Though never the bedrock of the region as it is in parts of Kentucky and West Virginia, coal has caused fortunes to be made and lost, livelihoods to be earned and shattered.
It's a boom or bust industry, a hard scrabble living.
"There's nothing romantic about the coal business, although country music singers try to blow it up. It's a tough business," the late Gordon Bonnyman told me some 15 years ago, when he was serving as chairman of Blue Diamond Coal Co.
The business hasn't gotten any easier.
As News Sentinel business editor Bill Brewer points out, coal prices are again rising and mining activity is increasing. The current upswing stems from increased worldwide demand, particularly from fast-developing countries such as China and India.
Price increases, however, are offset by increased costs in fuel and equipment, as well as increasingly tougher environmental regulations. It's a situation that leaves the few remaining players still struggling to make money.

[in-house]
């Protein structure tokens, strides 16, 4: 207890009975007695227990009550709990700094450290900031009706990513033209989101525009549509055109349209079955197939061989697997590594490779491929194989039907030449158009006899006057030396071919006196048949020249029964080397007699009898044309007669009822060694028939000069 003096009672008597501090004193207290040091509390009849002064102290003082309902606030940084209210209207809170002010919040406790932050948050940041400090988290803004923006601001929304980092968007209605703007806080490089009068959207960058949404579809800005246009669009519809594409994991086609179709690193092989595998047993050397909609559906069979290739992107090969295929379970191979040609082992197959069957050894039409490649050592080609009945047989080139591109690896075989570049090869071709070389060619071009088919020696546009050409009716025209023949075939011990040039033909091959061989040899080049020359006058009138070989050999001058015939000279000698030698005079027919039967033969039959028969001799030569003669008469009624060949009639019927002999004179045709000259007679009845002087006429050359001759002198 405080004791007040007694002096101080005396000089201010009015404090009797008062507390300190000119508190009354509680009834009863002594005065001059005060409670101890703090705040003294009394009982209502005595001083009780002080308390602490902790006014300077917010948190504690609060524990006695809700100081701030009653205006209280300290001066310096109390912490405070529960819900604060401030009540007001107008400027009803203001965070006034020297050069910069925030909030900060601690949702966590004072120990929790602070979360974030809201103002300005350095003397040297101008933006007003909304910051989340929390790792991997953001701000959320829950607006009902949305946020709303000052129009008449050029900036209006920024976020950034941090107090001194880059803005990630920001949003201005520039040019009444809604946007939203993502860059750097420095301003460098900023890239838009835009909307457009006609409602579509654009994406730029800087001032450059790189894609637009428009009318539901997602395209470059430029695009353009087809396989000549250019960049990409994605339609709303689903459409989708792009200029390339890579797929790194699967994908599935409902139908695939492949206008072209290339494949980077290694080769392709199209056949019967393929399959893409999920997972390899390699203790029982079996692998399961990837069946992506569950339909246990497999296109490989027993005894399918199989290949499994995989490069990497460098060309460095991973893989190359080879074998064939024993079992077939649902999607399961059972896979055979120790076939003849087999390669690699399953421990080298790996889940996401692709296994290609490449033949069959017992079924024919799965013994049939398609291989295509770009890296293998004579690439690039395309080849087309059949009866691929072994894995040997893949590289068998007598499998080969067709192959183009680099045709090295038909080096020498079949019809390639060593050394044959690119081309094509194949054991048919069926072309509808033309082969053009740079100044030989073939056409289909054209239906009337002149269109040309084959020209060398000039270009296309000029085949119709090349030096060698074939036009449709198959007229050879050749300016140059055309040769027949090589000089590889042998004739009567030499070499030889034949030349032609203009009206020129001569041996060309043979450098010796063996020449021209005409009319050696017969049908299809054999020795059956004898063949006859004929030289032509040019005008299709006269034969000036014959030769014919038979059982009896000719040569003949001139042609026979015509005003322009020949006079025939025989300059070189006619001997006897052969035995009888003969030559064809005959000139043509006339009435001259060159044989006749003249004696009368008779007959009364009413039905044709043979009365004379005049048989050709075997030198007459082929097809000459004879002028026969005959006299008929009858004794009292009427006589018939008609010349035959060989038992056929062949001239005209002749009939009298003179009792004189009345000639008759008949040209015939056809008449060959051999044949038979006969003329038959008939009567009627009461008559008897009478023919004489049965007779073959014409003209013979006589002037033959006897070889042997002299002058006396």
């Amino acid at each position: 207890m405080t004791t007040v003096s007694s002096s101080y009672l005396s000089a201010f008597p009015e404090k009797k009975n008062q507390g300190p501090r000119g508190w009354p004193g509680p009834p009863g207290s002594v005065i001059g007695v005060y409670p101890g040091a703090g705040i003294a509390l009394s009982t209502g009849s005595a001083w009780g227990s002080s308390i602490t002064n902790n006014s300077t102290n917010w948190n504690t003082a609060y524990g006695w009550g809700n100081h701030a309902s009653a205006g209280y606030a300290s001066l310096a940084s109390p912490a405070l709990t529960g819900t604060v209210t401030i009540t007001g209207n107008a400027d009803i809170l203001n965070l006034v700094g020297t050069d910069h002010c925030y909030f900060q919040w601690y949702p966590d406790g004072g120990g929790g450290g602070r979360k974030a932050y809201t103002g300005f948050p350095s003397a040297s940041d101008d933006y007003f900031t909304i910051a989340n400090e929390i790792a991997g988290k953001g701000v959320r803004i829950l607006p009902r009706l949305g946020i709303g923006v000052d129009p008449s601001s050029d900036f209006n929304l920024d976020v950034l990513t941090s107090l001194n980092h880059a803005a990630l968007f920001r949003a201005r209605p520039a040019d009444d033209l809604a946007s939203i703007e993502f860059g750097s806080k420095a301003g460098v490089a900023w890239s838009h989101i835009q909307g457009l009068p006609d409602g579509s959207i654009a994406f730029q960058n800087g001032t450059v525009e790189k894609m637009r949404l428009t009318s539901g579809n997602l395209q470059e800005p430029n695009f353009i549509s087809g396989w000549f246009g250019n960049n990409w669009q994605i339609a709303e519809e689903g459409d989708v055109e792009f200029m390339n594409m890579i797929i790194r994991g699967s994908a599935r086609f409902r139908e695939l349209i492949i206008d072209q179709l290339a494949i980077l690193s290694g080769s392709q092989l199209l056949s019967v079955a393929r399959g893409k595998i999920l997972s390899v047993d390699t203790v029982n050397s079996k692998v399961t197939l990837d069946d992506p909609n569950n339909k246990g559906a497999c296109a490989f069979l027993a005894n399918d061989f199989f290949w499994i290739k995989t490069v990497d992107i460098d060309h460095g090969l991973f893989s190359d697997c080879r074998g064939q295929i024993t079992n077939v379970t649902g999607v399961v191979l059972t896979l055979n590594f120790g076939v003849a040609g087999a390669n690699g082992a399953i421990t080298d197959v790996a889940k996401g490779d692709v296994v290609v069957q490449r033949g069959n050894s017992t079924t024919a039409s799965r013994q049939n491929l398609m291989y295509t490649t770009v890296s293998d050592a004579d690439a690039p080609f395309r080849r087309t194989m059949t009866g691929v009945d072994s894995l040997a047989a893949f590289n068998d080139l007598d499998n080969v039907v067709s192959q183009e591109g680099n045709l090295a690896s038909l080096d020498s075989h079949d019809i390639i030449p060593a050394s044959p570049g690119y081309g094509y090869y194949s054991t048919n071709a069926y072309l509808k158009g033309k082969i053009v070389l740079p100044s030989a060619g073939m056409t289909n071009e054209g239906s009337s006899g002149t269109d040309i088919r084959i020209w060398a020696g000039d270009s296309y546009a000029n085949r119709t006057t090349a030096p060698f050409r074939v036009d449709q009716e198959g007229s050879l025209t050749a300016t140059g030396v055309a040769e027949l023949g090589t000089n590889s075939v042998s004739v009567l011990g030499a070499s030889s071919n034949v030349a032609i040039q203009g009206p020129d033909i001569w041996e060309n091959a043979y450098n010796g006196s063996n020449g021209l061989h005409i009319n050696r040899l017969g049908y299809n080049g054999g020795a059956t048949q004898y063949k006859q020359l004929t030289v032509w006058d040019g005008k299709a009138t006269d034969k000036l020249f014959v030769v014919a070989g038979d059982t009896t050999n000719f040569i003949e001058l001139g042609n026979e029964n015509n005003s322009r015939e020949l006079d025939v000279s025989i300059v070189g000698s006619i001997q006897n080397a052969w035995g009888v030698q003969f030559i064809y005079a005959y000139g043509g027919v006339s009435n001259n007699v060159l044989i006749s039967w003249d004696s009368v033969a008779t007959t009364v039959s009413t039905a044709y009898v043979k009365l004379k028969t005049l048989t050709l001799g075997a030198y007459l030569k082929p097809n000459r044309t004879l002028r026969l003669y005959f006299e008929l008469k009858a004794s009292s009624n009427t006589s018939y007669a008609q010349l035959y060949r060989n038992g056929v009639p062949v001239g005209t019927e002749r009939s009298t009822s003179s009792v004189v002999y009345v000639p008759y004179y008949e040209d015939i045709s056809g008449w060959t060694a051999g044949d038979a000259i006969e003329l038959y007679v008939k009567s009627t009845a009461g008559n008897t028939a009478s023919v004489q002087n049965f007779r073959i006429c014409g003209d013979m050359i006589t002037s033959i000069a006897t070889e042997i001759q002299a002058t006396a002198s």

Little coal mined in East Tennessee stays in the region - TVA currently burns primarily a lower-sulfur variety - but it remains an important domestic fuel source for electricity. Concerns about its environmental effects, and particularly the economic impact of those effects, are very real, too - from the ozone-depleting emissions created from burning coal to the scars to the scenery left from mining it.
Balancing those concerns won't be easy, and never has been. As the push continues to find cost-effective means to power the country, a seat at the table needs to be reserved for coal.